Financial Reporting

Airlines Continue to Struggle with Boeing 737 Max Groundings

Southwest Airlines and American Airlines are warning of the increasing financial toll due to the groundings as thousands of monthly flights are can...
Airlines Continue to Struggle with Boeing 737 Max Groundings

Southwest Airlines and American Airlines are warning of the increased financial toll of the extended Boeing 737 MAX groundings as they try to operate with smaller fleets.

Southwest said operating income was $175 million lower in the second quarter due to the grounding, while American Airlines Group said it expected a $400 million hit to 2019 pretax earnings, $50 million higher than it previously forecast.

American and Southwest are the largest customers of the Boeing 737 MAX, the aircraft manufacturer’s top-selling aircraft. Boeing grounded flights of the aircraft in March after two crashes killed 346 people.

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Southwest said its flying capacity could fall by as much as 2% this year, down from its previous forecast of 5% growth. American said its capacity would still grow but at a slower rate.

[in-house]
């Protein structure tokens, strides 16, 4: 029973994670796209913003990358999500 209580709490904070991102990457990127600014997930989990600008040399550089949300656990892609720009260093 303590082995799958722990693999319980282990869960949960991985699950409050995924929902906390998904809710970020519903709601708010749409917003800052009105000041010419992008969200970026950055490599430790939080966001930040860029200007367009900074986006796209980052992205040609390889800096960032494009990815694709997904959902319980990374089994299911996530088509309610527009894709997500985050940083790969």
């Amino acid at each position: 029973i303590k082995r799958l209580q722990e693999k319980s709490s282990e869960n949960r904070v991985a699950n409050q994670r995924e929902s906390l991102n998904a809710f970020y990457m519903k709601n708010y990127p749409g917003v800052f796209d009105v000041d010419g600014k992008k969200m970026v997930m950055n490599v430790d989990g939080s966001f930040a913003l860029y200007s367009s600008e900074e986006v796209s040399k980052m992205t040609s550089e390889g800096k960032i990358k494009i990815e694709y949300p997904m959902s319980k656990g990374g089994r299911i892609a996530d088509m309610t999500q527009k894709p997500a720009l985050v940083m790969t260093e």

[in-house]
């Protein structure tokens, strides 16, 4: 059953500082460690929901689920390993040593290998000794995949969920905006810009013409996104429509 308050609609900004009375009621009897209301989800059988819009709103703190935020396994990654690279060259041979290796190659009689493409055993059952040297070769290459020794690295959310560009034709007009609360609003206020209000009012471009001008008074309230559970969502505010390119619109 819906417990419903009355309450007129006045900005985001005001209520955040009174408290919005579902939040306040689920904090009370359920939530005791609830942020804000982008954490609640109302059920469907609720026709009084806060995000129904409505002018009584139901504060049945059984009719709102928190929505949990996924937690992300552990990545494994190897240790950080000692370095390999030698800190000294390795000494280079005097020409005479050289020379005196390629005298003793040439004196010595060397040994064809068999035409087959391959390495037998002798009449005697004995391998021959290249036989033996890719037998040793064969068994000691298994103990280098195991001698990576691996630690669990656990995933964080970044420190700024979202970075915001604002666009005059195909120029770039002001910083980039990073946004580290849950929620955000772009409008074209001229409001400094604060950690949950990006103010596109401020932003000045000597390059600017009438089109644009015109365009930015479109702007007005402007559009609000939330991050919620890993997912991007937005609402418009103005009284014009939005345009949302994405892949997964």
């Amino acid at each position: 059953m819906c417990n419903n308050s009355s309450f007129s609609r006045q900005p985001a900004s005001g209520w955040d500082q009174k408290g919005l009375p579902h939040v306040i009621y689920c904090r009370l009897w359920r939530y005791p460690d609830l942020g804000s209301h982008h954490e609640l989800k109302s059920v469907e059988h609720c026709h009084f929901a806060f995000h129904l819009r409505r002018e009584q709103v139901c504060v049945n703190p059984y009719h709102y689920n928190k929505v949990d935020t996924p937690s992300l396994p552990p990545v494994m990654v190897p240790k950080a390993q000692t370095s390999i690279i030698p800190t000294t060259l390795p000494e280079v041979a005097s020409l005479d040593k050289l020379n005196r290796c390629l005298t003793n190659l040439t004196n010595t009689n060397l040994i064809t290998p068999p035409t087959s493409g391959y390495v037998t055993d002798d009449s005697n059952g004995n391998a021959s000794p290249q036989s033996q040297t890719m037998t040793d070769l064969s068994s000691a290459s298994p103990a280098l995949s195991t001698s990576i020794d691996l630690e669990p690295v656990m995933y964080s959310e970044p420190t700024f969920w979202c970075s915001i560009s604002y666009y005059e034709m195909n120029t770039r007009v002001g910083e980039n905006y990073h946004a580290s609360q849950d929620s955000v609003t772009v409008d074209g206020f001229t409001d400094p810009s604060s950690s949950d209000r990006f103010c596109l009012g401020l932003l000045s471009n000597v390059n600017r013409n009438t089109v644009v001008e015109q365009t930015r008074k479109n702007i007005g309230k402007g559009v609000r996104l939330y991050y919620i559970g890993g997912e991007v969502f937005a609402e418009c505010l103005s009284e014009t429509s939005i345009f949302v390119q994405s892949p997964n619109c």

Southwest said it would stop all service from Newark Liberty International Airport, where it had up to 20 daily departures, to focus on New York’s LaGuardia Airport. The airline was expecting a delivery of 44 of the 737 MAX planes this year.

Southwest extended flight cancellations related to the 737 MAX until Jan. 5, 2020, saying it does not expect regulatory approval until the fourth quarter.

“We’re unhappy that it’s taken so long,” Southwest CEO Gary Kelly said in an interview with CNBC.

American Airlines reported second-quarter earnings of $1.82 per share, up more than 11% year-over-year and ahead of analyst estimates.

Southwest reported earnings of $1.37 per diluted share on net income of $741 million for the second quarter.

“Despite challenges caused by the MAX groundings, our network is performing well, and our financial outlook for second half 2019 remains solid,” Southwest said in a statement.

Last week, Boeing announced it was taking a $4.9 billion after-tax accounting charge related to the 737 MAX grounding, prompting both Moody’s Investors Service and Fitch Ratings to lower their outlooks from stable to negative. The ratings agencies affirmed Boeing’s current ratings at A2 and A/F1, respectively.

Southwest stock was up 1.75% in afternoon trading. American Airlines stock was down more than 5%.